Compare Health Insurance for Your Heart
The heart is one of the most important organs in the human body. It is responsible for so many functions and so many processes that go on inside us. If something happens to interrupt its normal working conditions, that could lead to serious health problems. Heart disease is the number one cause of death among Australians, even more than all cancers combined.
Because of this, it’s only sensible to do all we can to make sure that our hearts stay in good working condition, and to take precautions in case anything should happen to it. Private health insurance for your heart is one of the steps a person can take to protect themselves against the potential financial impact of their health care needs.
What is Covered
It is important to remember that Medicare covers expenses for many injuries, diseases or illnesses that you might incur. These include examinations, treatments, medical procedures, recovery time in the hospital, medications and in cases, even after-care should you need it.
But the problem with cardiac care is that in most cases, you must see a specialist (a heart surgeon) to diagnose and treat your condition. Medicare then only covers 85% of the costs of seeing a specialist. Since most cardiac care is expensive and the costs can add up very quickly, it is wise to look at private cover to pay for the difference. If you have to stay in the hospital, take heart medication, or have other expensive treatments, you may find private health cover useful.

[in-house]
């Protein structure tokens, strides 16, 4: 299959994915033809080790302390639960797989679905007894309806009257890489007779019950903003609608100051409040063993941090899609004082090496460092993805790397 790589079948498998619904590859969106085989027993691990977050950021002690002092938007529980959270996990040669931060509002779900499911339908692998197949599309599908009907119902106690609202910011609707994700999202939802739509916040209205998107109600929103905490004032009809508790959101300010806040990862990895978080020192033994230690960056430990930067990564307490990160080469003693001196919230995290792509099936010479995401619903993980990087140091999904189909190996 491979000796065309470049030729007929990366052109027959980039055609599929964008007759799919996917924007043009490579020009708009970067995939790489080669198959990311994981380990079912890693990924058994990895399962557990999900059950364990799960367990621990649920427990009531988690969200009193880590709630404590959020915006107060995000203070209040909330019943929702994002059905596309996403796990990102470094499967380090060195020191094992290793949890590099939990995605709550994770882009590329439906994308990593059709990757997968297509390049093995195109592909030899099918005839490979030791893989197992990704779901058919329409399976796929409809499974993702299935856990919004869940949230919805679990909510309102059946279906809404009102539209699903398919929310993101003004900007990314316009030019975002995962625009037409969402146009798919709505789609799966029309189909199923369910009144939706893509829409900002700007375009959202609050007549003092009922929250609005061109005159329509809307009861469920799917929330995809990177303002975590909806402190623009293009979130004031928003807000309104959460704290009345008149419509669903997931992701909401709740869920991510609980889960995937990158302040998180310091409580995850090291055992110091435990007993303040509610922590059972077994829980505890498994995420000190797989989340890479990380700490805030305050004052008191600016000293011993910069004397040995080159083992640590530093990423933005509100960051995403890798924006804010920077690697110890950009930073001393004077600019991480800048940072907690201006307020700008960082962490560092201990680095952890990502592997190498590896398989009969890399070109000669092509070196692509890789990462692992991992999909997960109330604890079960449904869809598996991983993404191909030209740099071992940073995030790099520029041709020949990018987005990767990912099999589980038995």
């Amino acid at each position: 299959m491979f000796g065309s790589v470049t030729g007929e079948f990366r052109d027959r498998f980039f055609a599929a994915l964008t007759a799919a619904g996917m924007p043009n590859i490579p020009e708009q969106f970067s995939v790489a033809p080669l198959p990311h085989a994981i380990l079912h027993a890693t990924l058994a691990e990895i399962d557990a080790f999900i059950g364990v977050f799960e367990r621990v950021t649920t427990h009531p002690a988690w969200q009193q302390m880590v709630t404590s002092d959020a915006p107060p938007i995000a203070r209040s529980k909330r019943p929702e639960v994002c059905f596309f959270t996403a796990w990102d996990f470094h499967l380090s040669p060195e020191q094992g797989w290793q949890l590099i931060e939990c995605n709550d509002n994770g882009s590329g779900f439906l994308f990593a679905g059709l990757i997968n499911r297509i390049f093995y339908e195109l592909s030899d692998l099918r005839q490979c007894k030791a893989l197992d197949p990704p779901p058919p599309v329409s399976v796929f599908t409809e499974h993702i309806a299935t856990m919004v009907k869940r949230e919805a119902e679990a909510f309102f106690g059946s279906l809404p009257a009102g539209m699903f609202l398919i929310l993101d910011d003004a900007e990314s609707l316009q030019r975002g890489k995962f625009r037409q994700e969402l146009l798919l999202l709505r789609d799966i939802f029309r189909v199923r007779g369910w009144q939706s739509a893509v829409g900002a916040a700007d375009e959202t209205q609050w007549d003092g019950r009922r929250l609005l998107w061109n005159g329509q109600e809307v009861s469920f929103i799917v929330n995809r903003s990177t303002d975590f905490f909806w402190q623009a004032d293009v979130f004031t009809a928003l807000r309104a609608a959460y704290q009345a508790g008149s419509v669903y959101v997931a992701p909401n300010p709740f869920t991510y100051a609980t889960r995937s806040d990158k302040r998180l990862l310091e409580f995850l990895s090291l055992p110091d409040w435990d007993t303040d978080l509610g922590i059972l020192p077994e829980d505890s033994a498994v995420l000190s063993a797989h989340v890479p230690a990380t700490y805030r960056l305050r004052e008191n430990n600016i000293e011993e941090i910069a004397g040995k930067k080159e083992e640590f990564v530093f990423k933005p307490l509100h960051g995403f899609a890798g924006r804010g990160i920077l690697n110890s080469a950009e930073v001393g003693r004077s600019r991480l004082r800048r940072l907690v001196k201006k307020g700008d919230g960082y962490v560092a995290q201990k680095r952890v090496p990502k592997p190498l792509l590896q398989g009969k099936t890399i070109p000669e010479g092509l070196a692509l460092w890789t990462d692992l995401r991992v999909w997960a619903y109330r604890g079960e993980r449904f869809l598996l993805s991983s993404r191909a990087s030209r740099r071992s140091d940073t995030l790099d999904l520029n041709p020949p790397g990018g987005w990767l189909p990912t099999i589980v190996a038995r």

Furthermore, Medicare doesn’t allow you to chose your doctor. So while you will get the emergency care you need, for ongoing care, you may decide to look into private health insurance to ensure that you can have the specialist you want looking after your heart.
The good thing is that no matter what, you are protected at a basic level for emergency care. You can get tests done, can get your basic hospital stay (if needed) covered, and more. The bad news is that paying for ongoing care to see a specialist may be left to you. As such, either make sure that you are able to afford the out of pocket expenses, or consider private health cover to help you pay.
Compare Private Health Insurance
If you have an existing heart condition, or if you have a family history of heart disease, it may be wise for you to compare private health insurance before making a choice. This way you can choose potential policies based on what cover you’ll get and what premium you’ll pay for your heart care. Look out for information about: